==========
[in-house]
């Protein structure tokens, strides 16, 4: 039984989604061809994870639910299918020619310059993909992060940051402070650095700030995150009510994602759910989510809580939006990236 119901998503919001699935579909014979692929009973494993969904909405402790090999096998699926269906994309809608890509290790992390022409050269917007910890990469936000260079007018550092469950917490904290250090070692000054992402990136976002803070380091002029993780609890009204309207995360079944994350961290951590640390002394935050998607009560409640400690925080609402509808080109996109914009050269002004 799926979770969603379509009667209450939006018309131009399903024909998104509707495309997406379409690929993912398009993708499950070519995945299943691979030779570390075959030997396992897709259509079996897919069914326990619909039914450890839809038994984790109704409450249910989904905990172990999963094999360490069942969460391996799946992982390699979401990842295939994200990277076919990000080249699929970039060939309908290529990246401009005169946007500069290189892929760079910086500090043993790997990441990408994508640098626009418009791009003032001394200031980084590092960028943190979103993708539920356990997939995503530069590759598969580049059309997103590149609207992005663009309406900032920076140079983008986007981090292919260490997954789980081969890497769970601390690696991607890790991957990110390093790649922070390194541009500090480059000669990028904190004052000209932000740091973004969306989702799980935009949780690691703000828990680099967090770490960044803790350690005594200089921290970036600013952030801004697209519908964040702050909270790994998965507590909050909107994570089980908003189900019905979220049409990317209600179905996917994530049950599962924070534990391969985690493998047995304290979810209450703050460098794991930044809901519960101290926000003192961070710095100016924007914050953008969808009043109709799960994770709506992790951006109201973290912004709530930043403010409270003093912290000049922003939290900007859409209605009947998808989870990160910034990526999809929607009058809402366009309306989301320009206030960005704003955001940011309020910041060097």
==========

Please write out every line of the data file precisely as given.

[in-house]
């Protein structure tokens, strides 16, 4: 039984989604061809994870639910299918020619310059993909992060940051402070650095700030995150009510994602759910989510809580939006990236 119901998503919001699935579909014979692929009973494993969904909405402790090999096998699926269906994309809608890509290790992390022409050269917007910890990469936000260079007018550092469950917490904290250090070692000054992402990136976002803070380091002029993780609890009204309207995360079944994350961290951590640390002394935050998607009560409640400690925080609402509808080109996109914009050269002004 799926979770969603379509009667209450939006018309131009399903024909998104509707495309997406379409690929993912398009993708499950070519995945299943691979030779570390075959030997396992897709259509079996897919069914326990619909039914450890839809038994984790109704409450249910989904905990172990999963094999360490069942969460391996799946992982390699979401990842295939994200990277076919990000080249699929970039060939309908290529990246401009005169946007500069290189892929760079910086500090043993790997990441990408994508640098626009418009791009003032001394200031980084590092960028943190979103993708539920356990997939995503530069590759598969580049059309997103590149609207992005663009309406900032920076140079983008986007981090292919260490997954789980081969890497769970601390690696991607890790991957990110390093790649922070390194541009500090480059000669990028904190004052000209932000740091973004969306989702799980935009949780690691703000828990680099967090770490960044803790350690005594200089921290970036600013952030801004697209519908964040702050909270790994998965507590909050909107994570089980908003189900019905979220049409990317209600179905996917994530049950599962924070534990391969985690493998047995304290979810209450703050460098794991930044809901519960101290926000003192961070710095100016924007914050953008969808009043109709799960994770709506992790951006109201973290912004709530930043403010409270003093912290000049922003939290900007859409209605009947998808989870990160910034990526999809929607009058809402366009309306989301320009206030960005704003955001940011309020910041060097």